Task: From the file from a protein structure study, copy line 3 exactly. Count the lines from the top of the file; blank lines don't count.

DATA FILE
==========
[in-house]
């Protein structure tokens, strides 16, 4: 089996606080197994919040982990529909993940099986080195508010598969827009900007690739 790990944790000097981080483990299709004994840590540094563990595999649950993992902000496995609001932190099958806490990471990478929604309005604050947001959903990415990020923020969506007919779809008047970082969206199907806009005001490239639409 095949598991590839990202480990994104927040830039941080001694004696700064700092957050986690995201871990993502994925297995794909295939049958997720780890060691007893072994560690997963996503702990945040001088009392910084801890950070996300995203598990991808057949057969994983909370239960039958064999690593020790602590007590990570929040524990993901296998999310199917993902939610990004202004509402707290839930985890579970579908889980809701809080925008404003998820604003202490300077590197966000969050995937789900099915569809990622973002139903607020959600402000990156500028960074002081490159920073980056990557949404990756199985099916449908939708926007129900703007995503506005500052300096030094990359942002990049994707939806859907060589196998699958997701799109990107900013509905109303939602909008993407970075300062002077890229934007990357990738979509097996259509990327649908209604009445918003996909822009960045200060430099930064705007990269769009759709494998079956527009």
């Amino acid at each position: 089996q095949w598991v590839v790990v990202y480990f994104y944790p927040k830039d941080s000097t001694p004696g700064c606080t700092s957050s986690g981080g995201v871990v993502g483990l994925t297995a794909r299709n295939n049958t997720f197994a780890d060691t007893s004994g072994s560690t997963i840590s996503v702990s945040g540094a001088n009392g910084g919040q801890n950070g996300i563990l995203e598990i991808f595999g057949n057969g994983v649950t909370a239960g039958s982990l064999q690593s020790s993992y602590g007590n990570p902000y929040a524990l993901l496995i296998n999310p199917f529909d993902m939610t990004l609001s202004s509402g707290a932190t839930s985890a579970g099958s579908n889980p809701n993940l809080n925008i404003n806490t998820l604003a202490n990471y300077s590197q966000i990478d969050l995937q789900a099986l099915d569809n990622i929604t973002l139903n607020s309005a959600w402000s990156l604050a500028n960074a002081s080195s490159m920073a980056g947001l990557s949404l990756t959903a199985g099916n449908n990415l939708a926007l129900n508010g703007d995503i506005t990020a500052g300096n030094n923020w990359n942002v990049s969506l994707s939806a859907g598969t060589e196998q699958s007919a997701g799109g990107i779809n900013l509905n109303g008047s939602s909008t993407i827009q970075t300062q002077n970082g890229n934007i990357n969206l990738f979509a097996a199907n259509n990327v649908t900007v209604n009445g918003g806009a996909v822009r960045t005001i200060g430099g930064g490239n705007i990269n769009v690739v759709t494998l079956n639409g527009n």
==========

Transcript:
């Amino acid at each position: 089996q095949w598991v590839v790990v990202y480990f994104y944790p927040k830039d941080s000097t001694p004696g700064c606080t700092s957050s986690g981080g995201v871990v993502g483990l994925t297995a794909r299709n295939n049958t997720f197994a780890d060691t007893s004994g072994s560690t997963i840590s996503v702990s945040g540094a001088n009392g910084g919040q801890n950070g996300i563990l995203e598990i991808f595999g057949n057969g994983v649950t909370a239960g039958s982990l064999q690593s020790s993992y602590g007590n990570p902000y929040a524990l993901l496995i296998n999310p199917f529909d993902m939610t990004l609001s202004s509402g707290a932190t839930s985890a579970g099958s579908n889980p809701n993940l809080n925008i404003n806490t998820l604003a202490n990471y300077s590197q966000i990478d969050l995937q789900a099986l099915d569809n990622i929604t973002l139903n607020s309005a959600w402000s990156l604050a500028n960074a002081s080195s490159m920073a980056g947001l990557s949404l990756t959903a199985g099916n449908n990415l939708a926007l129900n508010g703007d995503i506005t990020a500052g300096n030094n923020w990359n942002v990049s969506l994707s939806a859907g598969t060589e196998q699958s007919a997701g799109g990107i779809n900013l509905n109303g008047s939602s909008t993407i827009q970075t300062q002077n970082g890229n934007i990357n969206l990738f979509a097996a199907n259509n990327v649908t900007v209604n009445g918003g806009a996909v822009r960045t005001i200060g430099g930064g490239n705007i990269n769009v690739v759709t494998l079956n639409g527009n």